Rivals Are Buzzing All Around Lufthansa

European deregulation makes it vulnerable

When Frederick Reid takes the controls at Lufthansa on Apr. 1, he had better strap in for a rough ride. Reid, the first American ever to head a non-U.S. air carrier, will fly straight into the final phase of Europe-wide airline deregulation, due to kick off the same day. For the first time in its 72-year history, Germany's flagship carrier will have to compete on even terms with rivals from upstart discounters to huge foreign airlines. At the same time, Reid may face strikes by Lufthansa pilots unhappy with the airline's cost-cutting plans.

Chief Executive Jurgen Weber on Feb. 10 picked the 46-year-old Reid, an American Airlines Inc. veteran whose first Lufthansa job was running its North and South American operations, to head its passenger business. His new mandate as president and chief operating officer: to cut costs further and streamline decision-making. Just five days earlier, the company had announced the next step in an ongoing management restructuring. The new reorganization will sweep away a layer of middle management and allow Lufthansa to respond more swiftly to changes such as price cuts by competitors.

TARGET. Frankfurt-based Lufthansa has made great strides in reducing costs in recent years. But Reid knows the airline must redouble its efforts or risk losing business in Europe's biggest, richest domestic market. With competition wide open, the downward spiral of fares that has already begun will only accelerate. Low-cost, no-frills lines such as Britain's Debonair Airways could grab hordes of Lufthansa customers. "This company has one more opportunity left to change fundamentally or go down the drain," warns one airline consultant.

Germany is a juicy target for rival airlines. Analysts estimate that fares are up to 20% higher than the European average. Lufthansa, which has a lock on some domestic routes, has been able to charge its passengers premium fares. In January, Germany's federal antitrust office accused Lufthansa of gouging customers on the Frankfurt to Berlin route, which it dominates. Business travelers pay $470 round-trip, vs. $380 on such longer routes as Cologne to Berlin, where Lufthansa has competition. No final ruling has been made.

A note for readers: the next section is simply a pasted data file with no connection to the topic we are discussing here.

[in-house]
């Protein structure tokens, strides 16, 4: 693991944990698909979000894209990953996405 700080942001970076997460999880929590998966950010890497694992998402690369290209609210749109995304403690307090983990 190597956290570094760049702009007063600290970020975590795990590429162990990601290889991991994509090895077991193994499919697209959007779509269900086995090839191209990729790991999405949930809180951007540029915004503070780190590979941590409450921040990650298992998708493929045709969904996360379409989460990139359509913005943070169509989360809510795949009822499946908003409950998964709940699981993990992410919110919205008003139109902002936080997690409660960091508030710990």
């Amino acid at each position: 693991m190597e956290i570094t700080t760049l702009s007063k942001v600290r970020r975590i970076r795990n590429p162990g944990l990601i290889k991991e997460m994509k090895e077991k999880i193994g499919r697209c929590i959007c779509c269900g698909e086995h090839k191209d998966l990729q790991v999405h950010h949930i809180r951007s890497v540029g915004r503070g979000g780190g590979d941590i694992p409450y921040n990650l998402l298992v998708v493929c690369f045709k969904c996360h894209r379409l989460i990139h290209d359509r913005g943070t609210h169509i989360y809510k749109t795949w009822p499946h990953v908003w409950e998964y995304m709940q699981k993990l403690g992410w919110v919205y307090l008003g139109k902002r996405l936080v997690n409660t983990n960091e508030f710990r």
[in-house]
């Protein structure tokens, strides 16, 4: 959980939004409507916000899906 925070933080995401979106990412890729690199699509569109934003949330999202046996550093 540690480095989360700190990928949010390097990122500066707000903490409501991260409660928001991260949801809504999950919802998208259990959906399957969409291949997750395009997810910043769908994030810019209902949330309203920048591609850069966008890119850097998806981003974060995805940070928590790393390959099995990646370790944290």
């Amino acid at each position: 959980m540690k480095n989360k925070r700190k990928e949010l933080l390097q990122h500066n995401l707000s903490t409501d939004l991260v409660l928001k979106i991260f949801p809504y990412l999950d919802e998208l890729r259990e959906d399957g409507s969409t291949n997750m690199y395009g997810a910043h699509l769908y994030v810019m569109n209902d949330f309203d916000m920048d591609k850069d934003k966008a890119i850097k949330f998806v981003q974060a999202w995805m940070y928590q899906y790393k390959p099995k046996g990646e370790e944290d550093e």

Already, major competitors such as British Airways PLC are trying to siphon off Lufthansa passengers. For instance, BA offers restricted fares as low as $130 round-trip from Hamburg to its London hub, which Lufthansa has now matched. Since BA's costs are 25% lower than Lufthansa's (chart), it can better afford such price wars. Indeed, Lufthansa last fall warned that tougher competition would squeeze 1996 profits below the $500 million earned in 1995. To fight back, Lufthansa is negotiating to expand its alliance with United Airlines to include other global carriers, such as Air Canada or Thai International Airways.

Cut-rate upstarts are likely to pose a bigger threat to Lufthansa than the giant carriers. Already, Nuremberg-based Eurowings charges $250 to fly full-fare economy class from Cologne to Nuremberg, vs. $414 on Lufthansa. As the little guys expand in the wake of deregulation, Lufthansa will be squeezed.

Discount operators excel at short hops, where passengers care less about service. So Lufthansa is trying to shift more short-haul business to franchisees and partners such as Augsburg Airways and Contact Air. They fly under the name Team Lufthansa, but their operating costs are up to $40 an hour below Lufthansa's, estimates Uwe Weinreich, aviation analyst at BHF Bank in Frankfurt.


EARLY VOTE. To trim costs on its own flights, Lufthansa is trying to hold wages down and boost productivity. But the pilots' union, DAG, has balked at the 1.5% annual pay hike agreed to last fall by ground and cabin crews. The pilots are expected to approve a strike in voting that wraps up on Feb. 25. DAG's chief negotiator, Michael Tarp, is fighting for a bigger pay hike and to shorten the contract to 12 months. He says pilots worry that Lufthansa would use a longer contract to farm out more work to lower-cost franchisees, because German unions can't strike in the middle of a contract period.

A strike could come as early as Feb. 26. Industry experts are betting that Lufthansa will compromise rather than provoke a long strike that would allow rivals to swoop in. But company negotiators had better squeeze out some productivity gains in return. Otherwise, Reid will have less chance to survive the looming dogfight.

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